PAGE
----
Initiatives to "twin" Roman Catholic and non-denominational schools are to be encouraged as part of an action plan to tackle sectarianism in Scotland.
First Minister Jack McConnell visits an anti-sectarianism project.
The plan was unveiled by First Minister Jack McConnell, who said "people power" was vital in stamping out bigotry.
The ideas include the introduction of twinning schemes where pupils would play sport together, meet for music and drama classes and go on field trips.
This summer an anti-sectarian play will be performed to hundreds of pupils.
The action plan was unveiled during a visit to St Mirin's Primary School in Glasgow, which is planning to take part in a twinning initiative with Croftfoot Primary School.
The Scottish Executive said it would support and expand a range of initiatives which had emerged from the national summit on sectarianism held in February last year.
The 18 key actions featured in the plan include the funding of an STUC study into the effects of sectarianism in the workplace.
The range of legal options which can be used to crack down on abusive behaviour at marches and parades will be reviewed and the case for football-style banning orders will be examined.
Mr McConnell said: "This is a national effort, and we all have a part to play. But it is ordinary Scots who can make the biggest difference.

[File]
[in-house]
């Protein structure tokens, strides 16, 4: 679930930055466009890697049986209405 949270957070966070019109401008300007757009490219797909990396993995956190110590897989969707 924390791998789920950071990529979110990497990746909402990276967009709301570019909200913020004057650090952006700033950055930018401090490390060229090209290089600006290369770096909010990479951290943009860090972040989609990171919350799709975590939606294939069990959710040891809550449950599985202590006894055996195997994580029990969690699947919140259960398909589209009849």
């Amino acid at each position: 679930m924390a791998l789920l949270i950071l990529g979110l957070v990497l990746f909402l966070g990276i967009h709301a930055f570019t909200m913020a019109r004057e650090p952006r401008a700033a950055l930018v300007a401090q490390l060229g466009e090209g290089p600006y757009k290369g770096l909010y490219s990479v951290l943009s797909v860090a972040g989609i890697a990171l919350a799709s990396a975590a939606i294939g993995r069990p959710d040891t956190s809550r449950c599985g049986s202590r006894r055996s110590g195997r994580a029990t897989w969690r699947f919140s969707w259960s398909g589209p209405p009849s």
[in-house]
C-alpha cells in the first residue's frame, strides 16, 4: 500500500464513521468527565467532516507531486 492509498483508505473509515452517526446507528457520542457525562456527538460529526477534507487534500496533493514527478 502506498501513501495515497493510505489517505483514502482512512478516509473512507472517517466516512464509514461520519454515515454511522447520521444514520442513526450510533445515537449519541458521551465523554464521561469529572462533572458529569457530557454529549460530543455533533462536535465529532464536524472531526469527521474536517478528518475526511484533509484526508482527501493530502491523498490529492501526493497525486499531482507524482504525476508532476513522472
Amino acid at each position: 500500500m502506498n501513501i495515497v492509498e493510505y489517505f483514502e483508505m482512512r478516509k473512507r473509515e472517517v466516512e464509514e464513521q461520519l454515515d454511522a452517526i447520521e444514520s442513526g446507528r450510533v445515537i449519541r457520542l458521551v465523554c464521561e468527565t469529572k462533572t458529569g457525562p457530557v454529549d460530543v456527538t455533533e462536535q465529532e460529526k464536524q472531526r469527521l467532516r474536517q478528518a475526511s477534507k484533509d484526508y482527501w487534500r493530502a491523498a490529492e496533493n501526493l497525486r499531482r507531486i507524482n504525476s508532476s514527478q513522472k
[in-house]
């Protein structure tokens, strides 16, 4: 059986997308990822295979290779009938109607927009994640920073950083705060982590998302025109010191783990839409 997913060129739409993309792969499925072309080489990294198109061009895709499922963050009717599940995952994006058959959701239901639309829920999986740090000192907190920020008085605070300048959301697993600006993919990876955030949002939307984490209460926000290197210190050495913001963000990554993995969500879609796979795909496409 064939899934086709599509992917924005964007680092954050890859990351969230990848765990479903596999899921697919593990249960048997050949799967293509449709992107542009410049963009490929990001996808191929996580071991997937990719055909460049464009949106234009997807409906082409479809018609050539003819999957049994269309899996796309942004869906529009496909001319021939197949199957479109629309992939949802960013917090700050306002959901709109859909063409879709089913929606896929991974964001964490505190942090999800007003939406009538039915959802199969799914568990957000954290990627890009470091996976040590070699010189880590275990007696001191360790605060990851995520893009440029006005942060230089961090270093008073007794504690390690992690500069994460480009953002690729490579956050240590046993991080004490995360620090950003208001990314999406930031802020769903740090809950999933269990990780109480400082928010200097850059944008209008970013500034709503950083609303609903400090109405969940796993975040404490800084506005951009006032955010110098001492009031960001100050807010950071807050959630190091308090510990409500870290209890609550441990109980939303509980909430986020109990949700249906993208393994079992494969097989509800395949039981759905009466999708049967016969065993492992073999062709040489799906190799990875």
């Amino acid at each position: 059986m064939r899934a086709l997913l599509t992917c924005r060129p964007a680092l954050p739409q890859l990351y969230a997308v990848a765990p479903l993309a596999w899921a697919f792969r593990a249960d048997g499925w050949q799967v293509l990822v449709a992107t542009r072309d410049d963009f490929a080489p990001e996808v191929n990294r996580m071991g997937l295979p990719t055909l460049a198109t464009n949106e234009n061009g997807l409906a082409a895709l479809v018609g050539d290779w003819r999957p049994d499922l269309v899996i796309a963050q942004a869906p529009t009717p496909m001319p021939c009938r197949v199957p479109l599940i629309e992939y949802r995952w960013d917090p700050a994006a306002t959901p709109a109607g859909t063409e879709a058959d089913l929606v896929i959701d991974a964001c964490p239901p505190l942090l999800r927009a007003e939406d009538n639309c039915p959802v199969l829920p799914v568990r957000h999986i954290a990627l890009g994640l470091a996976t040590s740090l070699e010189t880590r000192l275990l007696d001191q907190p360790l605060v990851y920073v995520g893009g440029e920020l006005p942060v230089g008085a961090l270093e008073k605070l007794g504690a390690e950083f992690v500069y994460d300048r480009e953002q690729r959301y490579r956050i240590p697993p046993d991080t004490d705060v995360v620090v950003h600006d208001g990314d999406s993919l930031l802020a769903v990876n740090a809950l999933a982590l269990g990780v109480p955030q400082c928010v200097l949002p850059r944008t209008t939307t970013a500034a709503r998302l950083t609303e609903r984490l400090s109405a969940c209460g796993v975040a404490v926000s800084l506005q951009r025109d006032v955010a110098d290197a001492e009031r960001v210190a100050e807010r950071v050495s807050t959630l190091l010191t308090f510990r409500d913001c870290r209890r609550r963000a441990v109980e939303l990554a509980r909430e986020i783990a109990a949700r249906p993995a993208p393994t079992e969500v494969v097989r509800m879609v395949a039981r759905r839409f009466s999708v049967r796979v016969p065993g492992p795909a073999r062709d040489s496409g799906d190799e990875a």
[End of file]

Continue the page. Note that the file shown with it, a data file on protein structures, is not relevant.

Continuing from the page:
"It is in Scotland's communities that bigoted attitudes are born and nurtured. And it is in Scotland's communities that these attitudes can be wiped out for good."
Shared school campuses have already sparked rows in parts of Scotland.
The Roman Catholic Church in North Lanarkshire only dropped its fight against five joint school campuses when the council agreed to its demands on the appropriate use of iconography, the provision of separate entrances and staffrooms in each school area.
In Midlothian, pupils were initially segregated when St David's Roman Catholic High School and Dalkeith High were moved to a shared campus.
Meanwhile, Catholic church spokesman Peter Kearney said: "I spoke to Cardinal Keith O'Brien a couple of weeks ago about this and he made the point that he had not been invited to participate in anything since the summit last February .
"Our view is that there hasn't been a lot of assistance in bringing people together other than that one-off February meeting which we thought was the beginning of a process but which looks more and more as if it was simply an event."
The Grand Orange Lodge of Scotland said it had not been asked to contribute to the plan to tackle sectarianism, despite promises made at the summit.
Grand Master of the Orange Lodge, Ian Wilson, said: "We only found out on Thursday of last week that the first minister had drawn up this action plan.
"We were advised of this in an e-mail which informed us that we would not be invited to the launch of the document.
"If the first minister is serious about tackling this issue in Scotland then he needs to start including, rather than excluding, different groups within Scottish society."
The Campaign for Muslim Schools backed the first minister's proposals but warned that too much emphasis was being placed on schooling in ending prejudice.
Spokesman Osama Saeed said: "The Muslim community already suffers racism and Islamophobia without a single Muslim school being in existence, so it's misleading to put schools at the heart of hatred."